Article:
Fig. 3
figure 3

The patient who presented at the 107th hour: (a) upper extremity compartment syndrome, (b) intraoperative image after emergency fasciotomy completion, (c) image after debridment and partial closure, (d) after skin grafting

Table 3 Comparison of complications between bedside fasciotomy and operating room fasciotomy

In three extremities of two patients who had undergone fasciotomy at another centre and were referred to our hospital for follow-up, the previous fasciotomies were insufficient and needed to be expanded. In these two patients, pallor and coldness persisted in the distal extremity, and the capillary refill time was prolonged. One of these patients was a 4-year-old girl, and although widening of the fasciotomy provided improved circulation in the right cruris, below-the-knee amputation was performed for the left cruris during follow-up.

Primary closure was performed for 19 extremities, whereas 14 extremities were closed with grafting (Fig. 4). The mean time to fasciotomy closure was 11.8 ± 5.66 days (range, 7–25 days).

Fig. 4
figure 4

Examples of primary closure and closure with skin grafting. (a) Fasciotomy closed with a graft taken from the anterior thigh on the 17th day. (b) Primary closure applied on the 12th day of the patient who was in a position to have primary closure after fasciotomy

The surgeries of 16 (50%) of the patients who underwent fasciotomy were performed in the emergency department considering hospital density, operating room availability and patient urgency. One of these patients had upper extremity acs and 15 had lower extremity acs. There was no significant difference in terms of complications or outcomes between performing the fasciotomy at the bedside or in the operating theatre (p = 0.456) (Table 3).

Twenty-two (46.8%) of the 47 patients who had fractures were treated surgically, and 25 (53.2%) were treated conservatively (Table 4). The surgery of four patients was postponed due to a shortage of orthopaedic implants.

Table 4 Distribution of fracture types and treatment methods

Discussion

The current study has presented a cohort of patients with orthopaedic injuries after an earthquake. It was found in this work that fasciotomy represented 47.0% of all operations performed by orthopaedic and trauma surgeons after the earthquake. Fasciotomy appeared to be a crucial surgical procedure for providing health care to the casualties of the earthquake. We have shown that fasciotomy can be safely performed as a bedside procedure based on the urgency of the patient’s condition as well as the availability of the operating theatre. However, the major limitation of the current study was its retrospective, single-institutional design, which might have caused potential selection bias. Absence of complete data in some of these patients is another limitation of the study. In addition, the number of patients was relatively small and statistical methods cannot be used in some data.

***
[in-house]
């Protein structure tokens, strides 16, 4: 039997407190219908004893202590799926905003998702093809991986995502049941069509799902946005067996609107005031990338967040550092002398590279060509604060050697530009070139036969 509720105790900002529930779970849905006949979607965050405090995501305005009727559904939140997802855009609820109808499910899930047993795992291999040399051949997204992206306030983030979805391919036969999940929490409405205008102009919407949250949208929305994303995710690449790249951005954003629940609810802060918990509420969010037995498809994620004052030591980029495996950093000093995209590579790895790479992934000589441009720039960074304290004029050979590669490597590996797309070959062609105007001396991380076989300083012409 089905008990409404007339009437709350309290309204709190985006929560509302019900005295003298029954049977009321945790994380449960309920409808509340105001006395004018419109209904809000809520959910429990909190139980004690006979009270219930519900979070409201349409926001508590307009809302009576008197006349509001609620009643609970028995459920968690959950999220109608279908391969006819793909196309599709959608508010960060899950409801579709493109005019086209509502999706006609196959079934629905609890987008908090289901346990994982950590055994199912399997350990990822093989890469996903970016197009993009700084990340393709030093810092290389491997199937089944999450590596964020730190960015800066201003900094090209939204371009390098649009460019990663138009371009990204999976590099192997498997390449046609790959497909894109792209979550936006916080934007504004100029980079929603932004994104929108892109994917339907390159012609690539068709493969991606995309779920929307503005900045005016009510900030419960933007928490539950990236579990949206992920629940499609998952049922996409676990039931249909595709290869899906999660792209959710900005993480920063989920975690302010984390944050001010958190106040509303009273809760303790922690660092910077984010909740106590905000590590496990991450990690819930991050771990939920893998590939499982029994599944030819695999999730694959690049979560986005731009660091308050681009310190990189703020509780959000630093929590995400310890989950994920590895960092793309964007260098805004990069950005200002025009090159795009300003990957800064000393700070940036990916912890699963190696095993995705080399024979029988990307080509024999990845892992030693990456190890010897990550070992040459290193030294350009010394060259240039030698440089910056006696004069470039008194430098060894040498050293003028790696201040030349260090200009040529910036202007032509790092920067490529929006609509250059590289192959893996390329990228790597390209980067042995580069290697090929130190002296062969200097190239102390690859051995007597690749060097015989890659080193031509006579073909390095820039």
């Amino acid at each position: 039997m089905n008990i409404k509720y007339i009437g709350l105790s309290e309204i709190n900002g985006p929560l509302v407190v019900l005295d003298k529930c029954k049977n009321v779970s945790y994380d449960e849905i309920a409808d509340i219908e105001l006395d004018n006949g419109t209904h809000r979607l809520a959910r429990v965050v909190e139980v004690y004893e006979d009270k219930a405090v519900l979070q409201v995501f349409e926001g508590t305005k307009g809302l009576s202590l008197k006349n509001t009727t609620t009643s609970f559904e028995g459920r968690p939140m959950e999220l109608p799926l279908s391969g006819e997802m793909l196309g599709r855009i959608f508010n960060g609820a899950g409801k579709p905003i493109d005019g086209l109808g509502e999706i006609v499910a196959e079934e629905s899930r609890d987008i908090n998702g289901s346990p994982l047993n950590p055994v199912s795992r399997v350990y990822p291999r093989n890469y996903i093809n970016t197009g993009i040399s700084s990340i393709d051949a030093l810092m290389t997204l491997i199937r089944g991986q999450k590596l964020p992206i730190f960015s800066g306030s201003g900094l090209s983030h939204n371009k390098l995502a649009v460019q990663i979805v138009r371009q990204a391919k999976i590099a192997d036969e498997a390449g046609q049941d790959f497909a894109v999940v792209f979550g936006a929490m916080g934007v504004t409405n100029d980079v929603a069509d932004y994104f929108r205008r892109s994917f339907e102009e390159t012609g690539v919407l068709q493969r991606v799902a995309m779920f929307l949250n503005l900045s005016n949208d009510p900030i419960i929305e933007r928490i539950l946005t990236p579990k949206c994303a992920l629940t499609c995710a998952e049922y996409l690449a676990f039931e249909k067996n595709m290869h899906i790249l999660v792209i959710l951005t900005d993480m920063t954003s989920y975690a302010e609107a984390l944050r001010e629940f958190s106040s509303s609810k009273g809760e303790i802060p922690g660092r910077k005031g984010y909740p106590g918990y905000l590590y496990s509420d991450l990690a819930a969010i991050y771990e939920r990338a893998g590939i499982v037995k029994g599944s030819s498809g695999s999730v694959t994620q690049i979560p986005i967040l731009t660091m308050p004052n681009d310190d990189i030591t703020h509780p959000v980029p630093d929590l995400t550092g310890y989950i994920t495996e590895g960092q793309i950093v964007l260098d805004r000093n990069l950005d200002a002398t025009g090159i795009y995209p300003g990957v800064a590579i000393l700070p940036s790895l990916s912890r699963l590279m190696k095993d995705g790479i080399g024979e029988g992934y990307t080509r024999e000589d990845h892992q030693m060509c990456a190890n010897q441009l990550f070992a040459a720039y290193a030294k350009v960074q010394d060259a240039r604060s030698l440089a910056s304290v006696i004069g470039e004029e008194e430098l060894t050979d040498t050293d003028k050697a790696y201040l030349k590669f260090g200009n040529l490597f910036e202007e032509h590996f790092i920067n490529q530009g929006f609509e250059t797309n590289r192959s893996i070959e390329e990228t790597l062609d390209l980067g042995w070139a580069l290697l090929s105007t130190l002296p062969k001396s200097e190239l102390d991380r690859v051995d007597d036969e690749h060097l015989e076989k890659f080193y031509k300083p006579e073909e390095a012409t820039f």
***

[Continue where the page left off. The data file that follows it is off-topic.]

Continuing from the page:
The most frequent admissions to hospitals during the first few days following an earthquake are referred to orthopaedics and traumatology [6, 13, 14]. At our hospital, 74.7% of the surgeries performed in the first seven days were carried out by a two-person orthopaedic and traumatology team. The first 36–48 h are the most intense time period at a hospital after an earthquake [15, 16]. In line with the literature, the first two days were the busiest in terms of patient admissions and surgeries at our hospital. Afterwards, the number of patient admissions and surgical procedures decreased. However, we had to postpone four nonurgent surgeries due to a shortage of orthopaedic implants. Although we were unable to find any data on this matter in the literature, there may be shortages in the number of orthopaedic implants available due to sudden increases in trauma cases after an earthquake. Therefore, postponing nonurgent surgeries and planning to use the available resources effectively could be beneficial in the first few days after an earthquake.